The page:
How to Make Raw Fermented Pickles

How to make raw fermented pickles using the process of lactic acid fermentation.

Raw lactic acid fermented cucumbers are a healthy alternative to commercial pickles. Making fermented dill pickles is not hard and you will end up with not only the goodness of fermented foods, but also tangy dill pickles for you to enjoy. Using the process of lactic acid fermentation, which simply means allowing friendly bacteria to pickle your cucumbers, you will be able to enjoy raw pickles in about three weeks. Here is how to make about one gallon of raw dill pickles.

Supplies needed to make fermented dill pickles:

  • 1 gallon food-grade clean, plastic bucket or ceramic crock
  • A plate that fits under the bucket or crock
  • A clean towel
  • 8 to 10 pound weight, such as a 4 liter jug filled with water or clean stones
  • Ingredients:

  • 5 pounds of fresh, small to medium organic, unwaxed cucumbers. Avoid the fat cucumbers since them may hollow inside and have a bitter taste. I prefer my cucumbers to be no longer than 4 or 5 inches.
  • 4-5 bunches of fresh dill heads (You can also use 4 or 5 tablespoons or fresh or dried dill seed), any other pickling spices such as whole pepper corns, cayenne peppers or even some fresh jalapeno peppers
  • 1/4 cup of sea salt
  • 1 gallon of pure water
  • 3 to 4 or even more peeled garlic cloves, depending on how garlic-flavored you like your pickles
  • 4 or 5 fresh grape leaves and/or wild cherry leaves, oak leaves or horseradish leaves. These are tannin rich leaves which help the fermented pickles to be crunchy.
  • Directions:

    1.Thoroughly wash the cucumbers in cool running water then trim off the blossom ends of the cucumbers. If the cucumbers were not picked the same day you will be processing them, soak the cucumber in cool water for a few hours to freshen them. Discard any soft, bruised or damaged cucumbers.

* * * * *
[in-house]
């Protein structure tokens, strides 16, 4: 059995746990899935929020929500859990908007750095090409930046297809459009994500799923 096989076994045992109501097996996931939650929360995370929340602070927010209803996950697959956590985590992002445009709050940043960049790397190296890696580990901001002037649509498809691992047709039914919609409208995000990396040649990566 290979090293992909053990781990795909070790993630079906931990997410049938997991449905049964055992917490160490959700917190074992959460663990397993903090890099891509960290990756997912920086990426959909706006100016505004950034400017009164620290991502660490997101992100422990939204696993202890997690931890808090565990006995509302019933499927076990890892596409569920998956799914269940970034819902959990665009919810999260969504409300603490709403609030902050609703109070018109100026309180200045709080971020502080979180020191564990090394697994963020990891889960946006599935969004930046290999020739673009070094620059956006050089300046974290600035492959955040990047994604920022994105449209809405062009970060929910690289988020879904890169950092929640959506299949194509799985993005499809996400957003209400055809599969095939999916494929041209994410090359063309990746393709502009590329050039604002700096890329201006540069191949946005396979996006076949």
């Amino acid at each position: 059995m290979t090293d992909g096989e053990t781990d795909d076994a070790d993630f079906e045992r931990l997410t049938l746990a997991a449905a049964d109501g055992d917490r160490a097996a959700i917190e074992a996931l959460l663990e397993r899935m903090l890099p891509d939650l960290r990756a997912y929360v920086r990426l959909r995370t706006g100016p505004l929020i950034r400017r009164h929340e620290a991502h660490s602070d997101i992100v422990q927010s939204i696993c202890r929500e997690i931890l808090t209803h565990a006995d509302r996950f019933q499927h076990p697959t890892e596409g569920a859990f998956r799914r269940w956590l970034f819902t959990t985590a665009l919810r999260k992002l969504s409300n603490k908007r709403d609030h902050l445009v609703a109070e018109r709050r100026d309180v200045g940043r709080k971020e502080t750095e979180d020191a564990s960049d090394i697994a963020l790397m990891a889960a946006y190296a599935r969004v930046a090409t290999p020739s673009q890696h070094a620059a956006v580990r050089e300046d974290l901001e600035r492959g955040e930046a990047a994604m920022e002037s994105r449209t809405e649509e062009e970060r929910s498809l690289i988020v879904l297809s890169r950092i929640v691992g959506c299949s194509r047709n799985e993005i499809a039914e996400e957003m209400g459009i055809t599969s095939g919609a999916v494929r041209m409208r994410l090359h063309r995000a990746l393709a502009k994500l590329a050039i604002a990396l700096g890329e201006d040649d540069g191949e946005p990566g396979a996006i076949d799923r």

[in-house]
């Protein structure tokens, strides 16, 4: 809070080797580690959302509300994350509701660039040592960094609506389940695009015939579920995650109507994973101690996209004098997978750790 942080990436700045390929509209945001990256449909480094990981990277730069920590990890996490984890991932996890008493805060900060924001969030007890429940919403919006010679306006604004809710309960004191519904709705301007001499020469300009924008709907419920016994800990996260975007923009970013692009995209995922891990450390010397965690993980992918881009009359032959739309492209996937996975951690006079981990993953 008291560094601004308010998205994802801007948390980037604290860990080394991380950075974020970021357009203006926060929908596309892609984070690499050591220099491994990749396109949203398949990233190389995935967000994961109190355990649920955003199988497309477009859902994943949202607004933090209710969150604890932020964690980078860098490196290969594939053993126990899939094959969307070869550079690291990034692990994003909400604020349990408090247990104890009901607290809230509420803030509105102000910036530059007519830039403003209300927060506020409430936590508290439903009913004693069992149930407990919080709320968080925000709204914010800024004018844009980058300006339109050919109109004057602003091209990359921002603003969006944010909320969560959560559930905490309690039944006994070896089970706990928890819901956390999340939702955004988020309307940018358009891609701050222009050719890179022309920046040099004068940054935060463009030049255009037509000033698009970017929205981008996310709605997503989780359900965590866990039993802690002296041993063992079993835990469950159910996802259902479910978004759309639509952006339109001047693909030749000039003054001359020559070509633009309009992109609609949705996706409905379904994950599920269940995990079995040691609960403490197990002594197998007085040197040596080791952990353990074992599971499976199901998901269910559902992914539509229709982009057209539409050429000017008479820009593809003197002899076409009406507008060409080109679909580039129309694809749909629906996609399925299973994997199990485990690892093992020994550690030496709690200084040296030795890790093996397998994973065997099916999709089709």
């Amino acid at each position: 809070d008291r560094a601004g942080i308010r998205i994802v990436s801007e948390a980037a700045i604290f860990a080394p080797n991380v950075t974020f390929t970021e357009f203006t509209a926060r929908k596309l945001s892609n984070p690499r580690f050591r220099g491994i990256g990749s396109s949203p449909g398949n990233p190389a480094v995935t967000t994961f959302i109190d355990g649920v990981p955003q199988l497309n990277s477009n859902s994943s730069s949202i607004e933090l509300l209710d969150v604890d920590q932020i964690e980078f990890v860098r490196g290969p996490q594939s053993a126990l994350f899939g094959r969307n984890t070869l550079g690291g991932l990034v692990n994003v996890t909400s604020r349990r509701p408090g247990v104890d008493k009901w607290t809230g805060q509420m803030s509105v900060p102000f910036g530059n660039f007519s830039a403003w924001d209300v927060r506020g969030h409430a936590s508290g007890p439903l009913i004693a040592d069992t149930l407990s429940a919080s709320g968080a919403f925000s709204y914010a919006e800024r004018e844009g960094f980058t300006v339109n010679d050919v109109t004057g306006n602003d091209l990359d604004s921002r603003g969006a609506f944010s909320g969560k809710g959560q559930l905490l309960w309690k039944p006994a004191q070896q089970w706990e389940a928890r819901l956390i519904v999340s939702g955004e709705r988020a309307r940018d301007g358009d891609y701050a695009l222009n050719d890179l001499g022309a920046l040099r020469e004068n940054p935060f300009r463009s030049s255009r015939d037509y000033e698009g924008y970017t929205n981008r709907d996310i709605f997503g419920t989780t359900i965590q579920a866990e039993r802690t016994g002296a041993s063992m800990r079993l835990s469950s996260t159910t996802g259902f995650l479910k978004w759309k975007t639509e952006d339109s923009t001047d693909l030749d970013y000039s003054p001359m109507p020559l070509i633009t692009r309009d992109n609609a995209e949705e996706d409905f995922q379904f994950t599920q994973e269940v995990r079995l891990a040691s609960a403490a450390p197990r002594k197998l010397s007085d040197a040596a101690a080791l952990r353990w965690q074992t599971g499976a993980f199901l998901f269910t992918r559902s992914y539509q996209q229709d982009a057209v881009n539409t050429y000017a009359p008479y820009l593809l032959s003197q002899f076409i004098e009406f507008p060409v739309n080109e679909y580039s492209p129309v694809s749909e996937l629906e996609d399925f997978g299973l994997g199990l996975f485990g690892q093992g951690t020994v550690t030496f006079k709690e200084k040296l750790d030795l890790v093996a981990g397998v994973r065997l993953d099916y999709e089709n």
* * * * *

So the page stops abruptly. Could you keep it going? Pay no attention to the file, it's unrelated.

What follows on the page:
2.Make a salt water brine by placing the sea salt in 2 liter (½ gallon of the clean water) until completely dissolved. Place the leaves, dill heads, garlic and and any other spices on the bottom of the bucket or crock and then place the cucumbers in the bucket or crock.

    3.Pour the salt water brine over the cucumbers and put the clean plate on top. Place the weight on top of the plate so that the brine coves the plate. You want to have an anaerobic atmosphere, that is, don't let oxygen into where the cucumbers are fermenting. Air will spoil the fermentation process. The brine must always cover the pickles and the weighted plate will make an air tight seal over the pickles.

    4.Cover the bucket and weight with a clean cloth and store in a place with the temperature at 70º to 75º degrees F. Check the bucket every day. You will see mold starting to form but don't worry. Simply skim off the mold, trying to get as much as possible. You may have to occasionally wash the dish.

    Your fermented pickles will be ready in about 3 weeks. You will know they are “done” when the cucumbers stop looking bright green and are uniformly colored an olive gray-green. Once they are fermented, place the finished pickles in your refrigerator to slow down fermentation.

    Now you can enjoy eating raw fermented dill pickles and know that you are getting both raw and probiotic benefits.

    Other Fermented Recipes that You May Like:

    Fermented Grape or Apple Soda

    Fermented Beet Juice

    Recipe for Sauerkraut

    Kombucha Recipe

    Kimchi Recipes



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